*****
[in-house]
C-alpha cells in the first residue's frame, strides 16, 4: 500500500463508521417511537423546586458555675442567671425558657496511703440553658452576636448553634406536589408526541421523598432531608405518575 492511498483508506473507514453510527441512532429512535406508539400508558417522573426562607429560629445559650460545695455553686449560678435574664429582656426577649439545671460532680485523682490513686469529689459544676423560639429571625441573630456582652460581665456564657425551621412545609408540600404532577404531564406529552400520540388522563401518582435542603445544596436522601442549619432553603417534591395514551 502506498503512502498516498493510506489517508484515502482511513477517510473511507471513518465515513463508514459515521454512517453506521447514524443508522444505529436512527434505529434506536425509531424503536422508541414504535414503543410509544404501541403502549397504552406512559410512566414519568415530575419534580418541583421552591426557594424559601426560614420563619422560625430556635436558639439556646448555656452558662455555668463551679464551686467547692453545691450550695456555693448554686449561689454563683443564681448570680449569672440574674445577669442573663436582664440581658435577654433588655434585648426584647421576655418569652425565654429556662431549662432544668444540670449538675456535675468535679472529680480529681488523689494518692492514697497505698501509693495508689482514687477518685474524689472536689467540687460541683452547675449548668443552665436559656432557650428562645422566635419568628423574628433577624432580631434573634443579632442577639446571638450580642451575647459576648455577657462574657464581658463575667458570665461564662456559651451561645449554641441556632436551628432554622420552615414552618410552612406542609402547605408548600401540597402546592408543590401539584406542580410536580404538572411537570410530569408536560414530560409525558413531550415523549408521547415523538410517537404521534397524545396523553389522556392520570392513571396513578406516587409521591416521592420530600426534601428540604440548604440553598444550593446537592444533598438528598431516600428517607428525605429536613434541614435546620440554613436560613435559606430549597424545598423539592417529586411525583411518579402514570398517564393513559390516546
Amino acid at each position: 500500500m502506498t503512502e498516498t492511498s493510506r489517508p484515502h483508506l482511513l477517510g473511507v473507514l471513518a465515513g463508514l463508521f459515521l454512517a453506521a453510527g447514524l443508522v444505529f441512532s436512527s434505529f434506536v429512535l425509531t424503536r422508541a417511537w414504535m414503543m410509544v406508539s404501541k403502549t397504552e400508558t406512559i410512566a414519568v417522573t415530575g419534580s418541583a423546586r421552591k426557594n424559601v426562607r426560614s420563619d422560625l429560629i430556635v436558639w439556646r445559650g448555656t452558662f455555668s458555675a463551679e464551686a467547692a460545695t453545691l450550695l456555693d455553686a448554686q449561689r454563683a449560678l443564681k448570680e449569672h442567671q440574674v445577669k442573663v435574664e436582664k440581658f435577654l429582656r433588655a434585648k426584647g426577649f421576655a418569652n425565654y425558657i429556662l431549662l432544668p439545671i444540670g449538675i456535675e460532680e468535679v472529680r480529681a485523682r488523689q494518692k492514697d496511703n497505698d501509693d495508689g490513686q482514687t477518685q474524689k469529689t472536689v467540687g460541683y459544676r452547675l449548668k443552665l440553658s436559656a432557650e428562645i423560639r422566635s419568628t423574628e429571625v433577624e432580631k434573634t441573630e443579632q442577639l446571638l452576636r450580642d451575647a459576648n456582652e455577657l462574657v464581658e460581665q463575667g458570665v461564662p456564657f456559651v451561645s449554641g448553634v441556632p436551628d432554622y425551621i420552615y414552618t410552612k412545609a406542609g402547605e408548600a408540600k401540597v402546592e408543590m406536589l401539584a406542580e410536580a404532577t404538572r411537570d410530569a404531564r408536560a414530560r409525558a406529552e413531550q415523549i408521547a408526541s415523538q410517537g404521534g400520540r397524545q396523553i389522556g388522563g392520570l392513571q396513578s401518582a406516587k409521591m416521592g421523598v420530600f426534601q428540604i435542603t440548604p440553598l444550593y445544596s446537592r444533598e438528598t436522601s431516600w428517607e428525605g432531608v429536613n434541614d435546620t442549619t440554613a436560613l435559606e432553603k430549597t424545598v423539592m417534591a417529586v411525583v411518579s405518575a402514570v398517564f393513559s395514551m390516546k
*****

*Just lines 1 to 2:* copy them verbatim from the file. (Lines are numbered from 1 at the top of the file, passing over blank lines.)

[in-house]
C-alpha cells in the first residue's frame, strides 16, 4: 500500500463508521417511537423546586458555675442567671425558657496511703440553658452576636448553634406536589408526541421523598432531608405518575 492511498483508506473507514453510527441512532429512535406508539400508558417522573426562607429560629445559650460545695455553686449560678435574664429582656426577649439545671460532680485523682490513686469529689459544676423560639429571625441573630456582652460581665456564657425551621412545609408540600404532577404531564406529552400520540388522563401518582435542603445544596436522601442549619432553603417534591395514551 502506498503512502498516498493510506489517508484515502482511513477517510473511507471513518465515513463508514459515521454512517453506521447514524443508522444505529436512527434505529434506536425509531424503536422508541414504535414503543410509544404501541403502549397504552406512559410512566414519568415530575419534580418541583421552591426557594424559601426560614420563619422560625430556635436558639439556646448555656452558662455555668463551679464551686467547692453545691450550695456555693448554686449561689454563683443564681448570680449569672440574674445577669442573663436582664440581658435577654433588655434585648426584647421576655418569652425565654429556662431549662432544668444540670449538675456535675468535679472529680480529681488523689494518692492514697497505698501509693495508689482514687477518685474524689472536689467540687460541683452547675449548668443552665436559656432557650428562645422566635419568628423574628433577624432580631434573634443579632442577639446571638450580642451575647459576648455577657462574657464581658463575667458570665461564662456559651451561645449554641441556632436551628432554622420552615414552618410552612406542609402547605408548600401540597402546592408543590401539584406542580410536580404538572411537570410530569408536560414530560409525558413531550415523549408521547415523538410517537404521534397524545396523553389522556392520570392513571396513578406516587409521591416521592420530600426534601428540604440548604440553598444550593446537592444533598438528598431516600428517607428525605429536613434541614435546620440554613436560613435559606430549597424545598423539592417529586411525583411518579402514570398517564393513559390516546